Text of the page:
The finished casino; because it occupies an existing building it can be sited close to the water’s edge.
Dynamic lighting animates the interior.
The 1950s railway building in its neglected original state.
Work proceeds on the structure.
Looking at old photographs of the abandoned 1950s CN rail shed near the Blue River Bridge near Sarnia, Ontario, one can hardly imagine it could be transformed into the brightly lit casino that now stands there.
Structural engineers Yolles of Toronto were asked to determine whether the existing steel structure could be refurbished to meet today’s building codes and the proposed new use. Reusing the structure would save costs, time and preserve a local landmark. It also meant that the building could be sited on the edge of the St. Clair River, whereas current rules required that a new building would have to be located well back from the waterfront.
With the help of BKL Engineering of Sarnia, Yolles undertook extensive surveys at the site, including excavations, to document the state of the 215-metre long steel frame.
The roof has a peaked roof and clerestory. Building codes in the 1950s did not take account of roof configurations and uneven snow loads. Yolles concluded, however, that only minor reinforcing was needed to the trusses and purlins to bring them up to meet current codes. They also added diaphragm bracing to the roof to increase the lateral resistance and make up for the removal of the masonry shear cross walls.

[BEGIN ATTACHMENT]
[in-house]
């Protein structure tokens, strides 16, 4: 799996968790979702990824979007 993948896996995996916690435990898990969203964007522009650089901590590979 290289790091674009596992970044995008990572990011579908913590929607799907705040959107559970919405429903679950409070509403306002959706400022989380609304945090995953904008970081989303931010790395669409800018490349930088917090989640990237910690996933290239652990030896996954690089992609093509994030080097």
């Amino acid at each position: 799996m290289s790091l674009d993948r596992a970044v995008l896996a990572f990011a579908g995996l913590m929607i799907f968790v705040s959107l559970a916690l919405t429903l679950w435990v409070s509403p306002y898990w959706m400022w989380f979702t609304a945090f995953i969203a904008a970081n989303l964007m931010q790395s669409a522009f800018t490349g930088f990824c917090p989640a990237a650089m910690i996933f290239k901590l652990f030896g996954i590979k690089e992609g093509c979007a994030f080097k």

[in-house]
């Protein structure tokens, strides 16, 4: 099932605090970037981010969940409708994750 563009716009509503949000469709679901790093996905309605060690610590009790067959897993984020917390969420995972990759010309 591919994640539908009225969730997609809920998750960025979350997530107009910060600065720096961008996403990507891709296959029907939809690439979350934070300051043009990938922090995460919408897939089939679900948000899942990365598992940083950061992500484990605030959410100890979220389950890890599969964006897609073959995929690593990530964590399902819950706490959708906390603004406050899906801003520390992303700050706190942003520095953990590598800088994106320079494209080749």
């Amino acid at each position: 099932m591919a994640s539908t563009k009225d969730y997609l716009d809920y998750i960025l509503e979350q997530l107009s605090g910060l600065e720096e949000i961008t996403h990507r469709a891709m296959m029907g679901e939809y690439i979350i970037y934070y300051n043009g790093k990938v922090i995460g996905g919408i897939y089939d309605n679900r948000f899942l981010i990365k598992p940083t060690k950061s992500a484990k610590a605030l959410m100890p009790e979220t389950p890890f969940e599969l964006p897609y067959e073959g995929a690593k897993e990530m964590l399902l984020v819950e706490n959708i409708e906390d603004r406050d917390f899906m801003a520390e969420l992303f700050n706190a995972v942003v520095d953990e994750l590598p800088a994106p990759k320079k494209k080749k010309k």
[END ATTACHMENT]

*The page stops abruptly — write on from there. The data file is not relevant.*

The structural engineers also designed a signature tower that architecturally “springs” from the structure with no cross-bracing. It was designed as a separate structure on steel piling supports that transfer its loads to the river wall.
Mechanical and electrical systems
As in any casino, the mechanical systems are formidable in order to cope with the large numbers of patrons who smoke. The air handling units provide 100% fresh air with 4 cfm changes per square foot (in a shopping mall they would be around 1.4 cfm). The units are equipped with thermal heat reclaim enthalpy wheels to reclaim heating or cooling energy from the exhaust air. They can recirculate some of the return air during non-gaming hours to conserve energy. In the gaming and public areas supply air is introduced uniformly at high level above the ceiling web and returned at intermediate level around the perimeter. The mechanical systems are controlled by a direct digital control (DDC) energy management and control system.
Completed for $44 million in 2000, the casino has 450 slot machines and 36 gaming tables and is protected by an advanced security and fire-safety system. It also has an early warning water detection system due to the many water fixtures that are part of the “sunken treasure ship” decor. Lighting plays a major role in animating the interior with a dynamic play of colour and movement using HID fixtures and spotlights.CCE
Client: Ontario Lottery and Gaming Corporation
Structural engineer: Yolles, Toronto (David Watson, P.Eng., Paul Zucchi, P.Eng.)
Civil engineer and survey of existing site: BKL Engineering, Sarnia
Mechanical: Smith and Andersen, Toronto (Karol Goldman, P.Eng.)
Electrical: Carinci Burt Rogers, Toronto (Fred Carinci, P.Eng.)
Architect: Dunlop Architects, Toronto
A brightly lit casino near the Canada-U.S. border near Sarnia, Ontario occupies the skeleton of what was a derelict CN Railway cargo and passenger dock building.